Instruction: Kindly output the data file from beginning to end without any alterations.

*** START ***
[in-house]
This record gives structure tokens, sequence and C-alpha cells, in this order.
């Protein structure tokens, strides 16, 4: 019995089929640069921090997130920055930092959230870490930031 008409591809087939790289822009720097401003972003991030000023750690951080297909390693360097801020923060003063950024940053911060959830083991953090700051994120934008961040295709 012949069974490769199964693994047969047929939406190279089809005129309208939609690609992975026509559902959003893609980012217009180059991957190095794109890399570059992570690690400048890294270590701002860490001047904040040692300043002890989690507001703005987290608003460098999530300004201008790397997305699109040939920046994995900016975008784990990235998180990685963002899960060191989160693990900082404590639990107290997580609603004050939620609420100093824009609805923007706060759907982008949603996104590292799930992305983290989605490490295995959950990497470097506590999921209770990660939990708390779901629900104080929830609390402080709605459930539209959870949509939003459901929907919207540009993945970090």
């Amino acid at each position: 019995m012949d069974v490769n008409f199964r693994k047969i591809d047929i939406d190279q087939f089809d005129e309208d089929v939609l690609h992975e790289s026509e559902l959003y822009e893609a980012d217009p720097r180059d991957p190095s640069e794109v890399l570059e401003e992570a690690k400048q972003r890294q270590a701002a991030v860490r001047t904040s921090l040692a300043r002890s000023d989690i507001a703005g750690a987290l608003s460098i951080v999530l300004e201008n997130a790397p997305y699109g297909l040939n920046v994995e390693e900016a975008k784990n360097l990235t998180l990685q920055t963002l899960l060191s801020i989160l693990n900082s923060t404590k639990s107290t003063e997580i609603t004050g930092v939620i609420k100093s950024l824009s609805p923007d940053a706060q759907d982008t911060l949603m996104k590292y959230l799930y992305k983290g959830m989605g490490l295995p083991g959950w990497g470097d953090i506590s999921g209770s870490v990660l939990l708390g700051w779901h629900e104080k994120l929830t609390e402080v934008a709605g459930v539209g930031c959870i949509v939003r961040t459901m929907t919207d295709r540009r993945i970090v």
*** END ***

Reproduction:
[in-house]
This record gives structure tokens, sequence and C-alpha cells, in this order.
């Protein structure tokens, strides 16, 4: 019995089929640069921090997130920055930092959230870490930031 008409591809087939790289822009720097401003972003991030000023750690951080297909390693360097801020923060003063950024940053911060959830083991953090700051994120934008961040295709 012949069974490769199964693994047969047929939406190279089809005129309208939609690609992975026509559902959003893609980012217009180059991957190095794109890399570059992570690690400048890294270590701002860490001047904040040692300043002890989690507001703005987290608003460098999530300004201008790397997305699109040939920046994995900016975008784990990235998180990685963002899960060191989160693990900082404590639990107290997580609603004050939620609420100093824009609805923007706060759907982008949603996104590292799930992305983290989605490490295995959950990497470097506590999921209770990660939990708390779901629900104080929830609390402080709605459930539209959870949509939003459901929907919207540009993945970090």
């Amino acid at each position: 019995m012949d069974v490769n008409f199964r693994k047969i591809d047929i939406d190279q087939f089809d005129e309208d089929v939609l690609h992975e790289s026509e559902l959003y822009e893609a980012d217009p720097r180059d991957p190095s640069e794109v890399l570059e401003e992570a690690k400048q972003r890294q270590a701002a991030v860490r001047t904040s921090l040692a300043r002890s000023d989690i507001a703005g750690a987290l608003s460098i951080v999530l300004e201008n997130a790397p997305y699109g297909l040939n920046v994995e390693e900016a975008k784990n360097l990235t998180l990685q920055t963002l899960l060191s801020i989160l693990n900082s923060t404590k639990s107290t003063e997580i609603t004050g930092v939620i609420k100093s950024l824009s609805p923007d940053a706060q759907d982008t911060l949603m996104k590292y959230l799930y992305k983290g959830m989605g490490l295995p083991g959950w990497g470097d953090i506590s999921g209770s870490v990660l939990l708390g700051w779901h629900e104080k994120l929830t609390e402080v934008a709605g459930v539209g930031c959870i949509v939003r961040t459901m929907t919207d295709r540009r993945i970090v």